SQL Server provides an option to ALTER INDEX to disallow ROW and PAGE locks. (In SQL 7 and 2000 you could use the system procedure sp_indexoption to do the same thing.) If the index is a clustered index, this means ROW and PAGE locks will be disallowed for the table. But, if the table is a heap, you can’t use this option.
ALTER INDEX <index_name> ON <table_name> SET (ALLOW_PAGE_LOCKS = OFF);
Also note that if you set ALLOW_PAGE_LOCKS to OFF, you cannot REORGANIZE (defragment) the index.
Here’s a couple of cool aspects of this feature that aren’t apparent from a single nifty screenshot:
- Metadata navigation lets you slice and dice multiple ways. I might have a bunch of taxonomies on my library that classify content in different ways; for example, I might have a Products field, a Region field and a Competitors field, all bound to domain-specific taxonomies that classify the content along those dimensions. Depending on my current task, it might make more sense to filter by the Region field (for example, if I’m looking for the latest sales figures for the North America region). I get more filters than just my virtual folder; I can combine this filter with any number of key filters or list view column filters to drill down to just the content I want (for example, I want to see all demonstration scripts by the ECM team created after 2007).
- Metadata navigation thinks about indices and large lists so you don’t have to. Hey, remember just a few minutes ago when we were talking about large lists, indices, and being throttled? Well, metadata navigation thinks a lot about indices and how to run queries the “right way” to make them perform well and prevent throttling from happening. For starters, all the fields you configure as navigation hierarchies and key filters get indexed, and the resulting queries are written in a way that ensures the best index is used to make the query succeed.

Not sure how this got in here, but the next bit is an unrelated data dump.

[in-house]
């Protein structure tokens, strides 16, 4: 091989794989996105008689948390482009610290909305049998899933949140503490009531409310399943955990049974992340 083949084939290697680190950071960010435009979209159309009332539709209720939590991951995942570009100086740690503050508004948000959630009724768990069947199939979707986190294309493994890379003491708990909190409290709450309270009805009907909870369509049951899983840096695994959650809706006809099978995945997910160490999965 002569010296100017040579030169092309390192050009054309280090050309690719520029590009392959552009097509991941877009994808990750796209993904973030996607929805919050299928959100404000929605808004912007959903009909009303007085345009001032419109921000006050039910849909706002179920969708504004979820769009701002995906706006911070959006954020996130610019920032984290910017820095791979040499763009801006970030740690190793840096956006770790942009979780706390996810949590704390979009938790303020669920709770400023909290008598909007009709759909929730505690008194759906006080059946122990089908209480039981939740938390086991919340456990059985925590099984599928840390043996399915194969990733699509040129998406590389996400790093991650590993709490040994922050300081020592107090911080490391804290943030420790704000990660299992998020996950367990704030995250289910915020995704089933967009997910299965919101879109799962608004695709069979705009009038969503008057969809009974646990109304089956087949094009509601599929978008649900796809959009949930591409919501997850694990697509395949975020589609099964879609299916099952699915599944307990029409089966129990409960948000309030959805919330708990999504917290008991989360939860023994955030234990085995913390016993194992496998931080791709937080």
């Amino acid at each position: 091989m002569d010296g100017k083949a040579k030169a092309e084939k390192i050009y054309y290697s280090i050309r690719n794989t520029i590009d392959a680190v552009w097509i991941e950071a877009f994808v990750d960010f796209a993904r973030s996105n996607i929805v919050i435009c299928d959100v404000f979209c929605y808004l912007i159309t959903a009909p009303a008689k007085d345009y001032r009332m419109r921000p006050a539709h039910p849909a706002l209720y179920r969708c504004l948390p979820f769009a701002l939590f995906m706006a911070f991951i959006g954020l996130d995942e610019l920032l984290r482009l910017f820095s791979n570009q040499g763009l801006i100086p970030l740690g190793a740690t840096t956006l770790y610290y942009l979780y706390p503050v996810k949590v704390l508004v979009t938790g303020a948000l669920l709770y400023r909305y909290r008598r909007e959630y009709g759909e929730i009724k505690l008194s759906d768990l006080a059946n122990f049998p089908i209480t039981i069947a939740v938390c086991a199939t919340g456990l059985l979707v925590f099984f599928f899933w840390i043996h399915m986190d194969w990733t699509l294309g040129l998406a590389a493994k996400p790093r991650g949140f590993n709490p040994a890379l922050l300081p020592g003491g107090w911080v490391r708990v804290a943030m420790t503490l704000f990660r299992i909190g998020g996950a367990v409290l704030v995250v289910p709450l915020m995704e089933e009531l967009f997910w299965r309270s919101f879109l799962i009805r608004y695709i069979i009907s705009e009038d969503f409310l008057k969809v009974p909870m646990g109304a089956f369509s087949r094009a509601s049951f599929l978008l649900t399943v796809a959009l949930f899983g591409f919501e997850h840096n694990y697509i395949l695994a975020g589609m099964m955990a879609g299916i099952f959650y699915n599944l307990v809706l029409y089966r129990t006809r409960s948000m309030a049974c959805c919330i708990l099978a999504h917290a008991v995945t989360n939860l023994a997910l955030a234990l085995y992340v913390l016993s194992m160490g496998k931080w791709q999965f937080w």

You aren’t immune from the laws of physics; if you ask for documents tagged with demonstration scripts and there are 10,000 demonstration scripts, we’re not going to be able to show you all of them. In this case, though, you get something better than a simple fallback; you get an indexed fallback, which means that instead of considering the entire list, the query considers only the items that match the indexed portion of your query.